Nearly two years after over 200 young girls vanished into thin air in Chibok, nothing tangible has come out of the search by the former and present governments. I appreciate the fact that the Government has apparently very recently rescued about 830 hostages from Boko Haram in Borno. In this regard one must commend the security forces and the Government. But this success merely highlights the dismal failure with regard to the Chibok girls after a couple of years.

In relation to the missing girls, the body language was and continues to be very worrisome. Life seemingly continues as normal. What should have been a national tragedy uniting us was even politicised. The few selfless individuals who chose to draw attention to this unprecedented disaster were treated with disdain. In Belgium, about 30 people died and 300 were injured and the world was literally brought to a standstill because the government knew the huge responsibility bestowed on it.

It was reminiscent of the attitude to the French shootings and killings earlier on this year. Our leaders get angry when asked to do their job. They take it personal, forgetting that this is one of the reasons they were elected into their positions in the first place. You become an instant enemy.

The third big lesson from watching Belgium on television is what I saw as efficient and coherent management of Information. Every department explains its role and achievement or challenges. I did not see any Information Minister, Special Adviser, Senior Special Assistant, Presidential Media Support Group, I Stand with the President Group, Special Adviser Social Media, Special Assistant, Chief of Staff, National Security Adviser and others competing to take charge of media.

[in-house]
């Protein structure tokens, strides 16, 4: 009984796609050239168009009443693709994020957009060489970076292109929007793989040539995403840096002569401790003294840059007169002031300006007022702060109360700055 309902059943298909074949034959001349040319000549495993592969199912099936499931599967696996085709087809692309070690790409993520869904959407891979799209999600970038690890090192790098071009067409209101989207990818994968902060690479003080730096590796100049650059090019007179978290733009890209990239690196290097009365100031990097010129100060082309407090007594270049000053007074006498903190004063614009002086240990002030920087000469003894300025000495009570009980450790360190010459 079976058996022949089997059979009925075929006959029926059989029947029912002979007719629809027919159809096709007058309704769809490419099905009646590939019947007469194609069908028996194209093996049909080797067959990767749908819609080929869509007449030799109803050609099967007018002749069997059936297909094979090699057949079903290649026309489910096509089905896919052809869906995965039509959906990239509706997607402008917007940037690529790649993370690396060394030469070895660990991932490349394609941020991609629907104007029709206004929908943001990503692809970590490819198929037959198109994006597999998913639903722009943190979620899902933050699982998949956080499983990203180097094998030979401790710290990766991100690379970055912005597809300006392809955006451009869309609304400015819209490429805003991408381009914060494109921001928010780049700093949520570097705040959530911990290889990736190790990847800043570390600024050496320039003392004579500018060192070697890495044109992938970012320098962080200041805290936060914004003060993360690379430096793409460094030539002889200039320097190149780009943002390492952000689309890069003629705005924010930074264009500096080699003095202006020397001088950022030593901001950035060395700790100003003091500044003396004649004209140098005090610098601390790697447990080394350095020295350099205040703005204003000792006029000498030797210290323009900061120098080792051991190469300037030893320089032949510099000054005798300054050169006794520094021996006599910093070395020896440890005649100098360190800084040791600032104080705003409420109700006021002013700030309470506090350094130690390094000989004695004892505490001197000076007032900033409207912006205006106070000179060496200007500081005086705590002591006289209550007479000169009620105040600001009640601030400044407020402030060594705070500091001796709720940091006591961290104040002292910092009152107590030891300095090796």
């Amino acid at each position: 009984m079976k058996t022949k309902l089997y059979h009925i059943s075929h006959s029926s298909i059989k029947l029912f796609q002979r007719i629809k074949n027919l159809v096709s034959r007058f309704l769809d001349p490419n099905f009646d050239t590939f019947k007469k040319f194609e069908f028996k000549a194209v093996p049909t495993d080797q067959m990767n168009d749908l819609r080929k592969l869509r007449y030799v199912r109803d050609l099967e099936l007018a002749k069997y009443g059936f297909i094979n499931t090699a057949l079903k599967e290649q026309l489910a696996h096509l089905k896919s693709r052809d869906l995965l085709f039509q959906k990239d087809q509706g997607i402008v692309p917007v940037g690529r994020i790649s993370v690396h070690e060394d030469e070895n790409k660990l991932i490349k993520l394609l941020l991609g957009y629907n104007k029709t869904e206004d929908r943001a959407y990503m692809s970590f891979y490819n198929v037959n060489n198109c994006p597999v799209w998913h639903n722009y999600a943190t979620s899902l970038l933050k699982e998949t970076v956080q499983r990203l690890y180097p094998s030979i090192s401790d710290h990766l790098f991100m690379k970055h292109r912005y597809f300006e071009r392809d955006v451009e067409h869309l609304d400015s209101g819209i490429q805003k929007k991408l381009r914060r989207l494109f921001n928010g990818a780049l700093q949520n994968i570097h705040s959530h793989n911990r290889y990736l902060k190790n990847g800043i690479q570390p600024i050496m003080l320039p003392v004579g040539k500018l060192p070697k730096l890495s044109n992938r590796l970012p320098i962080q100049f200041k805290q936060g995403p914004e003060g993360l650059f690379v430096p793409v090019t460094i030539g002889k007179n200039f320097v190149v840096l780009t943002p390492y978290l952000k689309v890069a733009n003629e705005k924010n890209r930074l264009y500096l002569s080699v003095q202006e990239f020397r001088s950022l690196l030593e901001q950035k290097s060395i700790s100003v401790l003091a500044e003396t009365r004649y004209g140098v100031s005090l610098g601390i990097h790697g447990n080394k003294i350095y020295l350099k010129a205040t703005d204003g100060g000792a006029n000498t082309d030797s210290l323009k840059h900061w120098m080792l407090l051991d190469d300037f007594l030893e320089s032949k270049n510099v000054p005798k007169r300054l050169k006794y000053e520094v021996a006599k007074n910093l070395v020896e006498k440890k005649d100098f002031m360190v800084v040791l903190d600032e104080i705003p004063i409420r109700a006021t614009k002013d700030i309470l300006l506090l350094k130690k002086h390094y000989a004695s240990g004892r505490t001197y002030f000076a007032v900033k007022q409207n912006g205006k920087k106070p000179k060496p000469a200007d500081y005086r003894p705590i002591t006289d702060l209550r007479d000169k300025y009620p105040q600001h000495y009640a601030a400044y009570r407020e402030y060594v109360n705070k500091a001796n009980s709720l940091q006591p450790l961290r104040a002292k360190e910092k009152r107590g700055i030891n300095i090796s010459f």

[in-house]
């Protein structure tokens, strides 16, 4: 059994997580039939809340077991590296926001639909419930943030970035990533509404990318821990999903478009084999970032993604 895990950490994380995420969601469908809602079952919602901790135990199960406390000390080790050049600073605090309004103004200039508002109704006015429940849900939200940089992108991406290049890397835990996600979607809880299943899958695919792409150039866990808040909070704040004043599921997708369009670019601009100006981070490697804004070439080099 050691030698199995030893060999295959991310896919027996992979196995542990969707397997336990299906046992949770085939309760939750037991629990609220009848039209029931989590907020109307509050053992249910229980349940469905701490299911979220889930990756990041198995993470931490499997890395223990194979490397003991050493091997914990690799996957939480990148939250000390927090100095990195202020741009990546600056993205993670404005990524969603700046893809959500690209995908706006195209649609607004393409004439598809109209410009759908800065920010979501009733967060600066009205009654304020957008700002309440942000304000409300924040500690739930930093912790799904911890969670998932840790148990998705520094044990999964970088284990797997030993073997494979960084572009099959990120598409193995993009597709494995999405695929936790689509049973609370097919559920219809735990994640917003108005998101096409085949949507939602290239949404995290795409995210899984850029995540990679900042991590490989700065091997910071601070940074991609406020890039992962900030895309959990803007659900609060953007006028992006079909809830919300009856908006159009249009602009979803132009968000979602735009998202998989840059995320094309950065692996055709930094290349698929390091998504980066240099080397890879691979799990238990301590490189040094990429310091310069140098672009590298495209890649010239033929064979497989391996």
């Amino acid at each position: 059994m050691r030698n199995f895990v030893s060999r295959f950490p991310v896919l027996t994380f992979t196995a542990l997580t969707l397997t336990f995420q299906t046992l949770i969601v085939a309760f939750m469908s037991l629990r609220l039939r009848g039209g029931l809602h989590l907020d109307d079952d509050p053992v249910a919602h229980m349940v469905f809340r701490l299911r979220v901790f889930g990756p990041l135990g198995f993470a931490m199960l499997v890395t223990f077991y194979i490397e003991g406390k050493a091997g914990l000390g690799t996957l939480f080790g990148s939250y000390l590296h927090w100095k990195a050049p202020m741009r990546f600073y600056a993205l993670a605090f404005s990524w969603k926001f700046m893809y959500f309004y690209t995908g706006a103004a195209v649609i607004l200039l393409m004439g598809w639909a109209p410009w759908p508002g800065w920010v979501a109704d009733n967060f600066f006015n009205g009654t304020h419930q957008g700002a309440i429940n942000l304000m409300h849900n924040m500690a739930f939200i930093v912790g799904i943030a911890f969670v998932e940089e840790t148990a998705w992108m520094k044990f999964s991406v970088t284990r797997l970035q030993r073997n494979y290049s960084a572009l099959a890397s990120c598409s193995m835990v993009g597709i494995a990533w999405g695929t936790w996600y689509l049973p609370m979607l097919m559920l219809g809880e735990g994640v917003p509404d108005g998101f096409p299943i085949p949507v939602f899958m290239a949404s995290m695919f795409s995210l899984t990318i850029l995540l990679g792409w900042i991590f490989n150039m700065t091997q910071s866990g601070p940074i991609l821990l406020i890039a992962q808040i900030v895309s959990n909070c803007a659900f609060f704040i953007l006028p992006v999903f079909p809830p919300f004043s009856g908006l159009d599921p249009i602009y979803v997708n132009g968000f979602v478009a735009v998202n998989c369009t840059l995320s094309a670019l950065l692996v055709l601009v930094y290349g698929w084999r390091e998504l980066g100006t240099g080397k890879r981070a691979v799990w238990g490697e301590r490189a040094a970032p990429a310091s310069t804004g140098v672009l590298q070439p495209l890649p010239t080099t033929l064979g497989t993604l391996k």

There was no cacophony of misinformation. No one harassed the Media. Even two prominent Ministers offered their resignations but were rejected. Government elsewhere would have taken hurried decisions before realising that sometimes the devil you know is better than the one you don’t know. It would be impossible for new Ministers to know what to do in the middle of this crisis. Better to chase the hyena away before returning to the hen later.

The fourth lesson is the level of preparedness. Everything needed and necessary was ready and pulled out immediately the bombs exploded; ambulances, oxygen, blood, dogs, fire trucks, hospital facilities appeared in a jiffy. Even hotels were converted to emergency clinics.

The nation and the world stood together. Effort was made to identify victims dead or alive. Within days so many suspected or confirmed terrorists were trailed and apprehended. I saw a sense of mission and commitment. There has been no attempt to trade blames yet. Errors have been identified and accepted.

But people have moved on immediately because there is a common enemy to be overcome. No political party or politician took advantage of the brouhaha to advance personal ambition. It is obvious there are sharp disagreements and undercurrents here and there but everyone is doing what needs to be done for now. There is always time for recrimination later.